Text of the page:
GDP met­ric fails to cap­ture nation’s health and val­ues

The Star (Kenya) - - Voices -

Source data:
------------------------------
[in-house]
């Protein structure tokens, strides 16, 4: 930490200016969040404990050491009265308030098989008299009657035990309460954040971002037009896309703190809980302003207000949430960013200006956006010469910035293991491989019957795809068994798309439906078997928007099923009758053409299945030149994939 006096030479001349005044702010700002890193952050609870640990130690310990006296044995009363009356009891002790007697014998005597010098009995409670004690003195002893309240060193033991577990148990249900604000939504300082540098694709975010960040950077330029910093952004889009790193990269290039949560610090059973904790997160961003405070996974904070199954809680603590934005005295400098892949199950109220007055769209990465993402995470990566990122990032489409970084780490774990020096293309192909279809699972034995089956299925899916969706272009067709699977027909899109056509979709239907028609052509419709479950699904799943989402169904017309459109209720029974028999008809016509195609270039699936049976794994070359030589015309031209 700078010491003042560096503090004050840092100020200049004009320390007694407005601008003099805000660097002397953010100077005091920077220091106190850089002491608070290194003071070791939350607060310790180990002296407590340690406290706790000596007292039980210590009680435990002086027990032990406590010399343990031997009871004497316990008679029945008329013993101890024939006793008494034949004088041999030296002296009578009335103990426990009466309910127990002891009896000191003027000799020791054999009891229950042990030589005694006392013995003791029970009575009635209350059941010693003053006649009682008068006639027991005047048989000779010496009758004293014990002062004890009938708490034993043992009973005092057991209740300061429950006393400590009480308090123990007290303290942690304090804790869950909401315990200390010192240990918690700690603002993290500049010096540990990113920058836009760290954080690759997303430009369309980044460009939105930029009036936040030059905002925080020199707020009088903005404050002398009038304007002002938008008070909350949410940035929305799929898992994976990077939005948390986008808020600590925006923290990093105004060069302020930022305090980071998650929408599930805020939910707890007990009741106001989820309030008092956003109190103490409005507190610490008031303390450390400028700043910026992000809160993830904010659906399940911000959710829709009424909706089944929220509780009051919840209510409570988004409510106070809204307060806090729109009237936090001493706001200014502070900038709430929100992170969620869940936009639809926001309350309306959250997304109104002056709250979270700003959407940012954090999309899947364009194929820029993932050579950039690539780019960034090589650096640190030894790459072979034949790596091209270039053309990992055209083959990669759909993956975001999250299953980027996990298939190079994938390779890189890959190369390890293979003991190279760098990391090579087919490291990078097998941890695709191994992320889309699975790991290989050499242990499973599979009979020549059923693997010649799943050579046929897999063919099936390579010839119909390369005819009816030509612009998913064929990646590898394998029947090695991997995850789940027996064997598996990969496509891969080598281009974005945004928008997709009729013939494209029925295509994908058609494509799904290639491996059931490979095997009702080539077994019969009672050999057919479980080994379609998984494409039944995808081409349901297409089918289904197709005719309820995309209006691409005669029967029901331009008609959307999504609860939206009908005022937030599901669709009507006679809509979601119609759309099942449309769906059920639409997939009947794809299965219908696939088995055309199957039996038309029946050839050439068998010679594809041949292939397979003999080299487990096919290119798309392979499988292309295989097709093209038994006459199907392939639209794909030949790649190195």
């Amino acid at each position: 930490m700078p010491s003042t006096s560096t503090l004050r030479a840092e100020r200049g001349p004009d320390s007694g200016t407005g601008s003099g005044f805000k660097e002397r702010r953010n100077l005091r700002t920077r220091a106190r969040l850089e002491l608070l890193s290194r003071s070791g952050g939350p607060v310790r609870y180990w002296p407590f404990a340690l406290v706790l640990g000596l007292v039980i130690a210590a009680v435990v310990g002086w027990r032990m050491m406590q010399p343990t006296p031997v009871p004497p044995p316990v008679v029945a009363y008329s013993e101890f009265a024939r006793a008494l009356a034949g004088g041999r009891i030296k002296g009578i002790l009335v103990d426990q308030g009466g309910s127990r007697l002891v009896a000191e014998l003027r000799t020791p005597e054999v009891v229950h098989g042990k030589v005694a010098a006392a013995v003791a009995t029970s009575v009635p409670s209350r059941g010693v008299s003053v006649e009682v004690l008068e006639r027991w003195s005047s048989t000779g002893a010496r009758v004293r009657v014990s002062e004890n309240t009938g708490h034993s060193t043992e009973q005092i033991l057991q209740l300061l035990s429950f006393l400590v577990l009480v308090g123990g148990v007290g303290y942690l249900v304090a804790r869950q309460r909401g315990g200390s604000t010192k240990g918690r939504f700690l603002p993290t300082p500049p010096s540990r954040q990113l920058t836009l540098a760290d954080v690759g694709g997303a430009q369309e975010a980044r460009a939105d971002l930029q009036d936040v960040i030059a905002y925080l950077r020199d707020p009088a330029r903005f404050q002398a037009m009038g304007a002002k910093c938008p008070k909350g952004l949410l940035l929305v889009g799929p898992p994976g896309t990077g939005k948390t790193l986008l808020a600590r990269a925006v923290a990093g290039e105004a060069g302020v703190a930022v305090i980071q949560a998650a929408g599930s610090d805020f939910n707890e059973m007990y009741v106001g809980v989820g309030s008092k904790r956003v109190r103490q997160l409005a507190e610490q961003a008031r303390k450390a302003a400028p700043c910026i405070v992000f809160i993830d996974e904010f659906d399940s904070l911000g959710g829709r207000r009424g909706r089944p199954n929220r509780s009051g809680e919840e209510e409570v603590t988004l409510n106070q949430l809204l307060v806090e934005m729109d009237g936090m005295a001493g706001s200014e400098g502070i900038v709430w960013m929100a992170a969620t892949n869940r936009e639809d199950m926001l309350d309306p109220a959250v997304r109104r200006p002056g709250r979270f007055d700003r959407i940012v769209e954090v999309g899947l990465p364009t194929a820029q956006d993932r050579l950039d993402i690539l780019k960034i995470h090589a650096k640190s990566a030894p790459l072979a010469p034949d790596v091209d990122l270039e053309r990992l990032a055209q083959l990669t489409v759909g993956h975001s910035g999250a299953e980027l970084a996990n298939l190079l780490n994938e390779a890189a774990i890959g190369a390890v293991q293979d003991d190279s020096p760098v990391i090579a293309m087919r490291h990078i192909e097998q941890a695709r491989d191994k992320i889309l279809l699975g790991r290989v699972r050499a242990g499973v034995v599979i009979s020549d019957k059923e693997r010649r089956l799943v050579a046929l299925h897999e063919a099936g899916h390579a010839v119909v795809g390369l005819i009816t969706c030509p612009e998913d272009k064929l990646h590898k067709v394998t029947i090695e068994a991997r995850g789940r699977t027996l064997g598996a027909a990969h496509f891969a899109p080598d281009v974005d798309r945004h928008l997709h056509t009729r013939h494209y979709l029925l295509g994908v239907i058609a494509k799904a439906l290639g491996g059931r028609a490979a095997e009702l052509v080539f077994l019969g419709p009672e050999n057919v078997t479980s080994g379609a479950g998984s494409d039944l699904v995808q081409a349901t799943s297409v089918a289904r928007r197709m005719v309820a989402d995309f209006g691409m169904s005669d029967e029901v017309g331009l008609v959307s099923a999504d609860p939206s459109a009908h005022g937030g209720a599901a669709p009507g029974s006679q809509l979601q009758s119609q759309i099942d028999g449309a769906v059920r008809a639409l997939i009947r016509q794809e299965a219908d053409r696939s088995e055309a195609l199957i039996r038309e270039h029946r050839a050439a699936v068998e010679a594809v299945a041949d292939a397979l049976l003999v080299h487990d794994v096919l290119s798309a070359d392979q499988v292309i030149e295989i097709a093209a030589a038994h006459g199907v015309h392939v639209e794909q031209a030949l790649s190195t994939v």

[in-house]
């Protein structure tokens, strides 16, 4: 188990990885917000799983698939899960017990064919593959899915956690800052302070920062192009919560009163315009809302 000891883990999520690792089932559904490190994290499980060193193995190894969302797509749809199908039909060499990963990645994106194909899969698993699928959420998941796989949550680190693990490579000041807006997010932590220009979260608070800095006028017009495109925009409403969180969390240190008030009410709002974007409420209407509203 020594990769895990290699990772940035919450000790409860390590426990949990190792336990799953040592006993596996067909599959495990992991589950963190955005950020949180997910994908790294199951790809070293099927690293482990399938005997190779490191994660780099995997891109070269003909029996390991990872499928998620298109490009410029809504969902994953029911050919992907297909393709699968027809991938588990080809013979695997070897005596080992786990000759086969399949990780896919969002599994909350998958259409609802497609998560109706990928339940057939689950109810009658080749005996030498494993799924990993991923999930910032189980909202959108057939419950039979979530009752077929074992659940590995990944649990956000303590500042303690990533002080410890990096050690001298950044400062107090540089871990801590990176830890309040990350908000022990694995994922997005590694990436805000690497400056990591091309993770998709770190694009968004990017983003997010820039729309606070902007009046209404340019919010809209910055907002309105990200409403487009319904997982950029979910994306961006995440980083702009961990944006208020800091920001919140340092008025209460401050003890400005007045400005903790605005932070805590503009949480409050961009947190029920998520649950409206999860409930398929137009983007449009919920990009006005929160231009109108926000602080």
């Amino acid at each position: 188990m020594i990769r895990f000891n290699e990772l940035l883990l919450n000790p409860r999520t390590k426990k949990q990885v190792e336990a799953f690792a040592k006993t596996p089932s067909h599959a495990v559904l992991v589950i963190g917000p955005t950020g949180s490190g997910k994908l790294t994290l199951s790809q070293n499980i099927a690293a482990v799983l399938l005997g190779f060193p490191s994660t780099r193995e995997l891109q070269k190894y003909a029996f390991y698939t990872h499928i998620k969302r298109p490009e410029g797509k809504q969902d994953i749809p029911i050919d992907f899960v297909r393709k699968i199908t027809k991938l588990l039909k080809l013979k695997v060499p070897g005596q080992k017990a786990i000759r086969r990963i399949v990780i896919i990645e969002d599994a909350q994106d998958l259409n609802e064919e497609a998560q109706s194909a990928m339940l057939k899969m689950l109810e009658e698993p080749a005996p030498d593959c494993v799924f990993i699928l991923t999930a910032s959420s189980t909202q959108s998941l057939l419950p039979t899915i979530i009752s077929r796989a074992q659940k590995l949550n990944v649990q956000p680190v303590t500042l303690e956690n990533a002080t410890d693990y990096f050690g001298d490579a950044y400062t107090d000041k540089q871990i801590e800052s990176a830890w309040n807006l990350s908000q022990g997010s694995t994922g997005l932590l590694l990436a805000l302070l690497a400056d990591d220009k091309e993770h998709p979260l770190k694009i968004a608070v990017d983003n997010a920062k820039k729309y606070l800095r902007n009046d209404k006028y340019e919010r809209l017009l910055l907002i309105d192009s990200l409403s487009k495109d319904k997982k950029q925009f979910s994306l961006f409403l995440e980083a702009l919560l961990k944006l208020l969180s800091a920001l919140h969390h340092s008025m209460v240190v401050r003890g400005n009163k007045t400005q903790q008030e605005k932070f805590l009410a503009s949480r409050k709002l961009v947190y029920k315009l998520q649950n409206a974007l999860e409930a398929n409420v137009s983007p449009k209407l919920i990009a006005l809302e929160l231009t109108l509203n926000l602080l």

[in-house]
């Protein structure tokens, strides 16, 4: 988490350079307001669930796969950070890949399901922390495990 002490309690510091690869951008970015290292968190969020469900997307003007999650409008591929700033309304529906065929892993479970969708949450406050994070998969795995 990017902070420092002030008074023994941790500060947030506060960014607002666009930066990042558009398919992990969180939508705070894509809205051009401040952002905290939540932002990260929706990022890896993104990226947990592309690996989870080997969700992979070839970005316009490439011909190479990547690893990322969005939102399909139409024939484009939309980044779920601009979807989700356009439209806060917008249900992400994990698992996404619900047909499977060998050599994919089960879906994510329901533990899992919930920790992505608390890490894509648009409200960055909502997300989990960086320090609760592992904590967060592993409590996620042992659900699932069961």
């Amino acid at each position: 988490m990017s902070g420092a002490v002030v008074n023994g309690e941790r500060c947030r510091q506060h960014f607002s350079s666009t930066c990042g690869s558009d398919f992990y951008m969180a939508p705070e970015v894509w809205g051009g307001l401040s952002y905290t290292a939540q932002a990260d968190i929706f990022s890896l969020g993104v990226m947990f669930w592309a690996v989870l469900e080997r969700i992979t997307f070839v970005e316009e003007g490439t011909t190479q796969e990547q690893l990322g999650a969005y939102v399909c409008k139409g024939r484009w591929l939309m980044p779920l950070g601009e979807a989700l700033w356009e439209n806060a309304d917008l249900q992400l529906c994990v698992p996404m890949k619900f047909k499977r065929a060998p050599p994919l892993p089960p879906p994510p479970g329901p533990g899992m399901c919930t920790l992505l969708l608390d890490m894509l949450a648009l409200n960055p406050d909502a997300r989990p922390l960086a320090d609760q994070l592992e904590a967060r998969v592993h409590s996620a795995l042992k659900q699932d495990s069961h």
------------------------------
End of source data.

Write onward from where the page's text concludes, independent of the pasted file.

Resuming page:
For more than a half cen­tury, the most widely ac­cepted mea­sure of a coun­try’s eco­nomic progress has been the Gross Do­mes­tic Prod­uct. If ever there was a con­tro­ver­sial icon from the sta­tis­tics world, GDP is it. It mea­sures in­come, but not equal­ity; it mea­sures growth, but not de­struc­tion; and ig­nores val­ues such as so­cial co­he­sion and the en­vi­ron­ment. Yet, gov­ern­ments, busi­nesses and prob­a­bly most peo­ple swear by it. It is the most widely cited eco­nomic in­di­ca­tor. As the old quip goes, we value what we mea­sure. The GDP does not ad­e­quately re­flect the true health of a nation and needs to be re­placed by more com­pre­hen­sive mea­sures. Eco­nomic growth is ba­si­cally an ac­count­ing mea­sure. It mea­sures how much money is chang­ing hands. The mis­use of GDP as a mea­sure of well-be­ing ne­ces­si­tates an im­me­di­ate cam­paign to change the in­di­ca­tors de­ci­sion mak­ers use in i eval­u­at­ing progress.


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